The paladares had a very simple formula as entrepreneurialism was so new at that time. I remember when we visited Havana for the first time, we were led by a young person to a paladar, which according to him was the best one on the island, and suddenly we found ourselves sitting in the living room of a family home. It was an austere place of very unique style, with three tables and a menu with a few dishes. The homeowner took our order, a timid man who went out of his way to attend us, including telling us some anecdotes that had us laughing. The food was not Michelin-starred but the service and the warmth of the owners were exceptional. We went back a couple of times during our stay in Havana.
Discover the traditional Cuban Food
Paladares started to blossom in 2010, when Raúl Castro reformed the program and lifted many of the previous restrictions for private businesses. It is this new generation of paladares that has grown not only in Havana but throughout the island in places like Trinidad and Baracoa, where they have drastically changed the dining experience in Cuba.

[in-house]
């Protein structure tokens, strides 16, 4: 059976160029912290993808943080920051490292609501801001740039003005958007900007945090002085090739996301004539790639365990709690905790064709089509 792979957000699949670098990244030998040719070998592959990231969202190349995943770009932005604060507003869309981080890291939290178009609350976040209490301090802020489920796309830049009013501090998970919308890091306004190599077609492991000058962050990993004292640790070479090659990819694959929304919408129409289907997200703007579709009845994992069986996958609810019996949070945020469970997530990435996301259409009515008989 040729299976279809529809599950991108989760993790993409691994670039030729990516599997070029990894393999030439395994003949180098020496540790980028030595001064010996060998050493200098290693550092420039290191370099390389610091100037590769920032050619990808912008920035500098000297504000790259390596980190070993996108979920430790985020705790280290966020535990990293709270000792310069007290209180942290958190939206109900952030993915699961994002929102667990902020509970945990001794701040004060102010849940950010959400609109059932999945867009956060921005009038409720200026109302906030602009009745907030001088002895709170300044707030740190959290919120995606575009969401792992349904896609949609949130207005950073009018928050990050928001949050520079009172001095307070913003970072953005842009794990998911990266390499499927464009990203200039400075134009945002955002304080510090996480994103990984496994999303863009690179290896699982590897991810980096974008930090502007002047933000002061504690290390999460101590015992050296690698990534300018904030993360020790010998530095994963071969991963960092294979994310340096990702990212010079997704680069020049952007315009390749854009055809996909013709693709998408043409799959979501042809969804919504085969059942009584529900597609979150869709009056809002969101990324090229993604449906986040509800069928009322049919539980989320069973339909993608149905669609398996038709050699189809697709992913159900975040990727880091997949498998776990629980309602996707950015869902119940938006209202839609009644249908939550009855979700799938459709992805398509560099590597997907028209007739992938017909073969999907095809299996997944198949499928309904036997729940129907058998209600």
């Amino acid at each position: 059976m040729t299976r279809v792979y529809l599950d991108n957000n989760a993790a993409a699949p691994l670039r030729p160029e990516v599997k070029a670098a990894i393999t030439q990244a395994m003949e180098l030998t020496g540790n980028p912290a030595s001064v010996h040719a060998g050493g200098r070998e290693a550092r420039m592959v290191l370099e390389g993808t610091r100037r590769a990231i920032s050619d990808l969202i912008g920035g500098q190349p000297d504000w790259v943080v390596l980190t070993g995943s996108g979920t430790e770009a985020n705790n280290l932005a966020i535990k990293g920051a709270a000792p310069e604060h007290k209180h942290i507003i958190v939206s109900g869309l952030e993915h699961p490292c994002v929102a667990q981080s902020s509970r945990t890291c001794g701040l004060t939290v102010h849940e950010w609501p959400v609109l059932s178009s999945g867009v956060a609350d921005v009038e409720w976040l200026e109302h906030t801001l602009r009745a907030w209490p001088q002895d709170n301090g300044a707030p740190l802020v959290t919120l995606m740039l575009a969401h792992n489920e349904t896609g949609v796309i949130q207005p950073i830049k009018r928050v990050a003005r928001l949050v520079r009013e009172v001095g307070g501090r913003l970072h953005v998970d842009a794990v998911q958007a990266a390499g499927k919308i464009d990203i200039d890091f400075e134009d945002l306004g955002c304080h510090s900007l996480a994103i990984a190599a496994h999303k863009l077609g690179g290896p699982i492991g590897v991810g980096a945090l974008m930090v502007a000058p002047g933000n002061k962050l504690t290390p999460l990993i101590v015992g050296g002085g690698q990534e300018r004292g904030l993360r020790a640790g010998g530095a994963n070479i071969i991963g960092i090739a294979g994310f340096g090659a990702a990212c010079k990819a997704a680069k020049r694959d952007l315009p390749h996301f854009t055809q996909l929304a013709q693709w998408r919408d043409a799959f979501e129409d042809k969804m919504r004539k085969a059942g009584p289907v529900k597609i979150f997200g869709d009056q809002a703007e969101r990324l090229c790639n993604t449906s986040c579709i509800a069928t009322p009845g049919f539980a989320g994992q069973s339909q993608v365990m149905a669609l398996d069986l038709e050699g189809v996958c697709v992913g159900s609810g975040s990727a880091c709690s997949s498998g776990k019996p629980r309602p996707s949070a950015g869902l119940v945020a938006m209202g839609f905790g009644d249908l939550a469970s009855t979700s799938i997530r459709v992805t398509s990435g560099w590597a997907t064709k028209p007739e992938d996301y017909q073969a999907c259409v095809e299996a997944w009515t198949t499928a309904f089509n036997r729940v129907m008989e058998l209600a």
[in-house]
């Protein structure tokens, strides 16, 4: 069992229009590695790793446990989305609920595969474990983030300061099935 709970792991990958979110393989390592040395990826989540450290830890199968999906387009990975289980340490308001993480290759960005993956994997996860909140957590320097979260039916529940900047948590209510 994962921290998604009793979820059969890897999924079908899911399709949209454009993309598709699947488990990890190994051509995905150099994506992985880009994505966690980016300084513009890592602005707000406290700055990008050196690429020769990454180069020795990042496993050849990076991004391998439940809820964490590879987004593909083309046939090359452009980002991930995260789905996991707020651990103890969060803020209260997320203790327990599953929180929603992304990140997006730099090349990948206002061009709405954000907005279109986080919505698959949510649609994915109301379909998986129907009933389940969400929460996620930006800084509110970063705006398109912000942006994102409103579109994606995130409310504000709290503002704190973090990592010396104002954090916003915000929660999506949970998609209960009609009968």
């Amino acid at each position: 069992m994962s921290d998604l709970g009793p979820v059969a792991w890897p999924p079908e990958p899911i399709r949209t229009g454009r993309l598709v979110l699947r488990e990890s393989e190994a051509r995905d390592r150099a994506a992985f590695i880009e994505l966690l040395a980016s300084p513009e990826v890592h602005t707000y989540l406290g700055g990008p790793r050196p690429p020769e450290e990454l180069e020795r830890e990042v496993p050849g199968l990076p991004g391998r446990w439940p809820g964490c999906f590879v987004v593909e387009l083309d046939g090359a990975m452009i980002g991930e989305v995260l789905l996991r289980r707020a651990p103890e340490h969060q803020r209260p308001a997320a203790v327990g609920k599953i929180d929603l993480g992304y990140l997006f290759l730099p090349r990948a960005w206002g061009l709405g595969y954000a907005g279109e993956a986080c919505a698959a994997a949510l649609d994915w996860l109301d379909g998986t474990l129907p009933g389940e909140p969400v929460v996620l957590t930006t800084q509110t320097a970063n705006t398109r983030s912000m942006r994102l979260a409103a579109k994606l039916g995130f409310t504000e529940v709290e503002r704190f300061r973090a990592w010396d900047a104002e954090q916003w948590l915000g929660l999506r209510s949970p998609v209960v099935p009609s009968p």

Dozens of new individual entrepreneurs and families have opened establishments with a wide range of styles from trendy cafes and hamburger stands to luxurious mansions with bohemian atmosphere and cozy home environments. The varied culinary offerings are based on delicious traditional Cuban dishes like fresh fish, shrimp, lobster, yuca, roasted pork and other recipes from the regions. In addition, you can find fusion food such as with Basque, Italian, French, Japanese or Chinese cuisine. All made with fresh and quality local ingredients.
The initiative has also prompted businesses to take advantage of their terraces and bars to serve incomparable tropical fruit juices or cocktails such as the classic Cuban mojito, daiquiri and pina colada, and of course accompanied by good music.
Today paladares are at the same level as some high-end restaurants in any other country in Latin America. What’s even more, in 2012 Doña Eutimia, a paladar in Havana was selected by the magazine The Daily Beast-Newsweek, among one of the top 101 restaurants to eat around the world. And in 2014 TripAdvisor included the San Cristobal paladar on the Travelers’ Choice list awarded as the “best restaurants” on the planet. Cuban cuisine has come a long way in a short period of time.
Join one of our tours and you will almost exclusively dine at these charming places, being able to try the typical Cuban homemade dishes and refreshing cocktails.